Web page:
Researchers at the Department of Energy’s Oak Ridge National Laboratory used polymer chemistry to transform a common household plastic into a reusable adhesive with a rare combination of strength and ductility, making it one of the toughest materials ever reported.
The study, published in Science Advances, fundamentally advances pathways to design a new class of tough adhesives with desirable features merged into a single material. The technology adapts to bear heavy loads, tolerate extreme stress and heat, and reversibly bond to various surfaces including glass, aluminum and steel.
“Strong, tough adhesives are difficult to design because they need to incorporate hard and soft features that are not typically compatible,” said ORNL scientist and corresponding author Tomonori Saito. Structural adhesives such as epoxy are largely designed for load-bearing strength but lack toughness, a property that helps materials dissipate stress when pulled or stretched to prevent sudden failure.
“The challenge has been to add the toughness you get in flexible materials without sacrificing strength. Our approach uses dynamic chemical bonds to develop a novel adhesive with remarkable properties not seen in current materials,” Saito said.
Researchers aimed at upcycling a commodity thermoplastic, polystyrene-b-poly(ethylene-co-butylene)-b-polystyrene, or SEBS, a rubbery polymer material that is easy to process but not engineered for tough adhesion. The goal of upcycling is to add value to common plastics produced in high volume for general and often disposable applications, such as food containers, toys and household items.
The team modified SEBS’ chemical structure with dynamic crosslinking to make it more robust, as well as to create reuse pathways for plastics, beyond traditional recycling, that enhance their performance for new and specialized applications.
Crosslinking is a known strategy for designing materials with more stable properties. The approach can create a bridge between structures that are not normally compatible. In the study, boronic esters were used to couple SEBS with silica nanoparticles, or SiNP, a filler material used to strengthen polymers. The combination yields a novel crosslinked boronic ester-SiNP composite material.
Conventional crosslinking typically results in permanent bonds that prevent adhesives from being removed or reprocessed. The study found that boronic esters enable “dynamic” or reversible crosslinking and are key to the new material’s strong adhesion as well as recyclability. These unique chemical compounds can create stable bonds that can make and break repeatedly – an unusual feature that makes them attractive for sustainable materials design.
“A fundamental discovery was that the boronic esters on SEBS can rearrange bonds with hydroxyl groups – oxygen and hydrogen – on SiNP to adapt properties for demanding jobs. We also found the formation of similar reversible boronic ester bonds with a variety of surfaces that have the hydroxyl groups,” said lead author Md Anisur Rahman, who works with Saito in ORNL’s Chemical Sciences Division.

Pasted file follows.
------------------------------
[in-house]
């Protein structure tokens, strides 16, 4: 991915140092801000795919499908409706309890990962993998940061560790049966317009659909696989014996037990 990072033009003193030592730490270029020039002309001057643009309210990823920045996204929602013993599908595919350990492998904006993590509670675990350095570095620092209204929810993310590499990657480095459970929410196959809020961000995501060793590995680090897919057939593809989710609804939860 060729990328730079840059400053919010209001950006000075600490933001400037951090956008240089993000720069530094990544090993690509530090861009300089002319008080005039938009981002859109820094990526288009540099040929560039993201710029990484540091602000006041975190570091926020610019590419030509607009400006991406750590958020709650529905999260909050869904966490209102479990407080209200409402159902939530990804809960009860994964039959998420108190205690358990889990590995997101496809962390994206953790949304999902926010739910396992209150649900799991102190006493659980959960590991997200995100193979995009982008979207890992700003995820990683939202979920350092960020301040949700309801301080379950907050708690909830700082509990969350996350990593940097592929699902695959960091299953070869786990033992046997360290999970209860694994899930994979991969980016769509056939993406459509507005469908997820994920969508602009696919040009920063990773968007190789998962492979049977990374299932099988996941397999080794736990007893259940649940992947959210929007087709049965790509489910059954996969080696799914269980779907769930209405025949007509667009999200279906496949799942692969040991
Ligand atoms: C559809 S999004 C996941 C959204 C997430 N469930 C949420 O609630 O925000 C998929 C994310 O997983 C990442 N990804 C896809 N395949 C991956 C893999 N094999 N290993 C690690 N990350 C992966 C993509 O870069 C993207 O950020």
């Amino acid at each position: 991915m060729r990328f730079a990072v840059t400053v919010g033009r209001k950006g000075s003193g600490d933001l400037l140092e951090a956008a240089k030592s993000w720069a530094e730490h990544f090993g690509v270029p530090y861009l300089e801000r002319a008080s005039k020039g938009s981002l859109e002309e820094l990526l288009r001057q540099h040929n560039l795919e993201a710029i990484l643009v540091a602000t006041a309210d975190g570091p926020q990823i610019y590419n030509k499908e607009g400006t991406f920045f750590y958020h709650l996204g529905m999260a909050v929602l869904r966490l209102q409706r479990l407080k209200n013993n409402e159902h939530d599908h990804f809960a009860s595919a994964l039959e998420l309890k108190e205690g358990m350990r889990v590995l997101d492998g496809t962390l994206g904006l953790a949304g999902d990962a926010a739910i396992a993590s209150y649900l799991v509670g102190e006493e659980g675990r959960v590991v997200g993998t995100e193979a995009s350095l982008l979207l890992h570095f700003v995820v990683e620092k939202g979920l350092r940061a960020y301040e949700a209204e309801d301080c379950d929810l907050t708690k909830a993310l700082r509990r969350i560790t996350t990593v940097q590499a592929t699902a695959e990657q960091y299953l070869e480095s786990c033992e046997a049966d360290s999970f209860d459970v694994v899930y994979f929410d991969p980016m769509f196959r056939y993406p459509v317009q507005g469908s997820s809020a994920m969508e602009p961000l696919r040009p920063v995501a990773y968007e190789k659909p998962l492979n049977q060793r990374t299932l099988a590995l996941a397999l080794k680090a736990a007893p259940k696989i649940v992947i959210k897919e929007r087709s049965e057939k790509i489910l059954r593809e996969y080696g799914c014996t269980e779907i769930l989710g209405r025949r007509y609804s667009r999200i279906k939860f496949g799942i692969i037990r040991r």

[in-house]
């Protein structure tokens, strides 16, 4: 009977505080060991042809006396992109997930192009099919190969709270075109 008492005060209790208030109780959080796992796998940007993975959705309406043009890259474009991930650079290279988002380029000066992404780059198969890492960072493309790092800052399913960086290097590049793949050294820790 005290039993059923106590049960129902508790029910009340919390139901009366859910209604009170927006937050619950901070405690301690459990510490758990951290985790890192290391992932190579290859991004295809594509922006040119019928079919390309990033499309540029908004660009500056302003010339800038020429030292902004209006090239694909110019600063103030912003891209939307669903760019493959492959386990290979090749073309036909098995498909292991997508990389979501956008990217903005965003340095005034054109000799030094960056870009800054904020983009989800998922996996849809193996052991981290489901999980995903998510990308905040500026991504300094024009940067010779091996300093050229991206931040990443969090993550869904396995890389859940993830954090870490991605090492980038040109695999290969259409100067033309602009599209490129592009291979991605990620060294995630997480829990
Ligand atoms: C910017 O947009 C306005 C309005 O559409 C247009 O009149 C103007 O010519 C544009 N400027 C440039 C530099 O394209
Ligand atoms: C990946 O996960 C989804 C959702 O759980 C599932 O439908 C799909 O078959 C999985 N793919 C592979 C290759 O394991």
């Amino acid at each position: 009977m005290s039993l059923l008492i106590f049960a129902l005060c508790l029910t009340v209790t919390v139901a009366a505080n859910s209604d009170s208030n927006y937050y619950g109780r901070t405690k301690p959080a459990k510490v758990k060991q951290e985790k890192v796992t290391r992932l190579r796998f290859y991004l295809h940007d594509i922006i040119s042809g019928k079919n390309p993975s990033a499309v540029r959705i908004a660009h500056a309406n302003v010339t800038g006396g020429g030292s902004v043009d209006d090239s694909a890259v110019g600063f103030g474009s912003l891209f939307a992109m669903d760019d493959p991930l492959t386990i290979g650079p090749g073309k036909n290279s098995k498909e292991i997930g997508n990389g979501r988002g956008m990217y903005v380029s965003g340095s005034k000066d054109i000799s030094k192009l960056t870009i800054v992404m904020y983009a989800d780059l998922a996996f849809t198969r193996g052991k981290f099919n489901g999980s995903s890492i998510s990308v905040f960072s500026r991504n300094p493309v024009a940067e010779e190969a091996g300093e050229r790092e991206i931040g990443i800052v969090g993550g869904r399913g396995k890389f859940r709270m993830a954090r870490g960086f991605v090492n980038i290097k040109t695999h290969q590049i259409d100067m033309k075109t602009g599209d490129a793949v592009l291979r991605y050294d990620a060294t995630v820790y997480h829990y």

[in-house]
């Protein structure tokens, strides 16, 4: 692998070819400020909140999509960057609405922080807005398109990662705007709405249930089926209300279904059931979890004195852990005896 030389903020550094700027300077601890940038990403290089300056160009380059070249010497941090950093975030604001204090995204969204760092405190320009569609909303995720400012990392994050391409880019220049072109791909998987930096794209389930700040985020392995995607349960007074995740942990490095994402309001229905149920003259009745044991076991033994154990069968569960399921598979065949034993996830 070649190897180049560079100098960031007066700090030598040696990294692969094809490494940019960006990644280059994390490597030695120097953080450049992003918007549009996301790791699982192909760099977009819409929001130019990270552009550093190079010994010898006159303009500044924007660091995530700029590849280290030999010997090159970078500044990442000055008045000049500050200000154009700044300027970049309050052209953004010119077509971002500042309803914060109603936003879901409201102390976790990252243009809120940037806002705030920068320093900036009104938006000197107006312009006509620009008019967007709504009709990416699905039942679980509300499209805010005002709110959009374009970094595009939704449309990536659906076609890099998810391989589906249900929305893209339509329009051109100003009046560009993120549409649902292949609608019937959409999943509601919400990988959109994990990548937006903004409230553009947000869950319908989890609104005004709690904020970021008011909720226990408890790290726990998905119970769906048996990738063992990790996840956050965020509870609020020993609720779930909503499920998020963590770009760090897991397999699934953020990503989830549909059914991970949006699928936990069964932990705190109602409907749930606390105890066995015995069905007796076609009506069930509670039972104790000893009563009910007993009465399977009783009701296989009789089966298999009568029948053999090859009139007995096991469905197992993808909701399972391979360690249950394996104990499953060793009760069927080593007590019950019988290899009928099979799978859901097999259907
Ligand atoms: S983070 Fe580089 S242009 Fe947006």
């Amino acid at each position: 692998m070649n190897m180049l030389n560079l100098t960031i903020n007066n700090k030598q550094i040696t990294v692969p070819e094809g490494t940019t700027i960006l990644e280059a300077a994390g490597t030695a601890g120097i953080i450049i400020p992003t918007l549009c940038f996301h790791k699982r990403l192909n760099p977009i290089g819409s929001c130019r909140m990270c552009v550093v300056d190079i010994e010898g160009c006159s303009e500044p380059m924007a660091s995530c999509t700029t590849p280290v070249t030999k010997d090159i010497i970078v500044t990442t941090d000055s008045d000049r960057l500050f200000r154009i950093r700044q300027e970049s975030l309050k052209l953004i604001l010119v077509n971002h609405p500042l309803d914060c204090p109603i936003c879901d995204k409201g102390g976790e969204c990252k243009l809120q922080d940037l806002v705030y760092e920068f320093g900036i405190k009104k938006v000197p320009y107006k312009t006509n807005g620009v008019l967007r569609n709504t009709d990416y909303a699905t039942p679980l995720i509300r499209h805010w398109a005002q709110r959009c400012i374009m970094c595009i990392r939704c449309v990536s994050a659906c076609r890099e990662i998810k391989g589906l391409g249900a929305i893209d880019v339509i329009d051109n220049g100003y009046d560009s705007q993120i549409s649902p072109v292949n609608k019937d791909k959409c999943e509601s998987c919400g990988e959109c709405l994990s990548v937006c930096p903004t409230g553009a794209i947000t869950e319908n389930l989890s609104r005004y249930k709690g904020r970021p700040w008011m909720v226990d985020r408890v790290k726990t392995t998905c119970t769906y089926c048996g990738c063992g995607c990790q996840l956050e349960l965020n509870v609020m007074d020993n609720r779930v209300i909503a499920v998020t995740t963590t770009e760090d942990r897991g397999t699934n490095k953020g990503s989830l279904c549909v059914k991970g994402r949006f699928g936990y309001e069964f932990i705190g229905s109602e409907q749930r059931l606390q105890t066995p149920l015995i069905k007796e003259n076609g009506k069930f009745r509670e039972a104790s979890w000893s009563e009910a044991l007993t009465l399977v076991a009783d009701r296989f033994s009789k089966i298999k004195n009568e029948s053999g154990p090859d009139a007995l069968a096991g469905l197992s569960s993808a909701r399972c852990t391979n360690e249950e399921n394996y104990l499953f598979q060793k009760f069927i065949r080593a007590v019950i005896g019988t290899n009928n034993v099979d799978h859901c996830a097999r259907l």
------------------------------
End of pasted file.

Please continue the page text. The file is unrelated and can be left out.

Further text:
This two-fold finding was observed experimentally and computationally by density functional theory.
Results showed crosslinked bonds shift within the material to enable specific properties and adhere to surfaces so strongly that a thin square centimeter can hold roughly 300 pounds. Shear tests that measure toughness by trying to detach materials with force were off the charts, widely exceeding all commercial adhesives tested in the study. The material was so tough in adhering to glass, in fact, that glass fractured before the sample debonded. The approach also enhanced thermal stability to 400 degrees Fahrenheit, making the adhesive attractive for ambient and high-temperature applications.
In addition to extraordinary adhesion, a surprising property of the tough material is that it can also be recycled. “It is rare for a high-performance adhesive to be removable, but ours is designed for reuse and recyclability,” Rahman said. “It can be applied and detached with heat and pressure and reused several times.”
The development widens applications for aerospace, automotive and construction adhesives. “There are benefits to industry and the environment to save resources and reduce waste. By design, this adhesive allows you to make repairs or correct costly mistakes and can be reprocessed for new uses in very challenging applications,” Saito said.
The team plans to commercialize the technology and is exploring dynamic crosslinking with other fillers to develop tough adhesives optimized for specific bonding surfaces and functionalities.
The journal article is published as “Design of tough adhesive from commodity thermoplastics through dynamic crosslinking.”
The work was sponsored by ORNL’s Laboratory Directed Research and Development program. Density functional theory calculations were supported by the DOE Office of Science.
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